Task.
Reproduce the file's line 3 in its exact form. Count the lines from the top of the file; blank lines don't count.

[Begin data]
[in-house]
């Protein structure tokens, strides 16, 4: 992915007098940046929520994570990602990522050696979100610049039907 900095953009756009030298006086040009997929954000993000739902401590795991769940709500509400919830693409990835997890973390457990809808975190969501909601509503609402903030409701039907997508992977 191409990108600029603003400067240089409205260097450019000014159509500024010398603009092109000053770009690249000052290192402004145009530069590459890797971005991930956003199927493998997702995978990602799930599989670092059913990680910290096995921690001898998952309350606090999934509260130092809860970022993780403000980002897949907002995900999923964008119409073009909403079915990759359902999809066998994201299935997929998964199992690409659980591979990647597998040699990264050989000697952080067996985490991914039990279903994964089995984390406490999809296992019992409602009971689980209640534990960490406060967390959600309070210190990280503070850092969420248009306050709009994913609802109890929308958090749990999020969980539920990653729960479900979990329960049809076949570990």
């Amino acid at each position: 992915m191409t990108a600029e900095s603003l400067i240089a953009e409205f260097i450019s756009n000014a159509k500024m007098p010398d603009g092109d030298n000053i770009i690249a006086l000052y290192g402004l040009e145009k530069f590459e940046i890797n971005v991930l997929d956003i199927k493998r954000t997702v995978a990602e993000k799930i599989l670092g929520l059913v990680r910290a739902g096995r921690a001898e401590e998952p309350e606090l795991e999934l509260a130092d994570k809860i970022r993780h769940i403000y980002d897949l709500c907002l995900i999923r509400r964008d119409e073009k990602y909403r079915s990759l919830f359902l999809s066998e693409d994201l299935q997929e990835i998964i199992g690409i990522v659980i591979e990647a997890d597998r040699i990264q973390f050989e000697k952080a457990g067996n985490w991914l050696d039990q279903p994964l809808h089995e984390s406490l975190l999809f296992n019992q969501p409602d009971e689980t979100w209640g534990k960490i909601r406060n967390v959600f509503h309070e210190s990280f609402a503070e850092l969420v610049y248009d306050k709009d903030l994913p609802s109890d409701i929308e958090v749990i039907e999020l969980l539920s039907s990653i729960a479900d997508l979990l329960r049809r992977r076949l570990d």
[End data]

């Amino acid at each position: 992915m191409t990108a600029e900095s603003l400067i240089a953009e409205f260097i450019s756009n000014a159509k500024m007098p010398d603009g092109d030298n000053i770009i690249a006086l000052y290192g402004l040009e145009k530069f590459e940046i890797n971005v991930l997929d956003i199927k493998r954000t997702v995978a990602e993000k799930i599989l670092g929520l059913v990680r910290a739902g096995r921690a001898e401590e998952p309350e606090l795991e999934l509260a130092d994570k809860i970022r993780h769940i403000y980002d897949l709500c907002l995900i999923r509400r964008d119409e073009k990602y909403r079915s990759l919830f359902l999809s066998e693409d994201l299935q997929e990835i998964i199992g690409i990522v659980i591979e990647a997890d597998r040699i990264q973390f050989e000697k952080a457990g067996n985490w991914l050696d039990q279903p994964l809808h089995e984390s406490l975190l999809f296992n019992q969501p409602d009971e689980t979100w209640g534990k960490i909601r406060n967390v959600f509503h309070e210190s990280f609402a503070e850092l969420v610049y248009d306050k709009d903030l994913p609802s109890d409701i929308e958090v749990i039907e999020l969980l539920s039907s990653i729960a479900d997508l979990l329960r049809r992977r076949l570990d």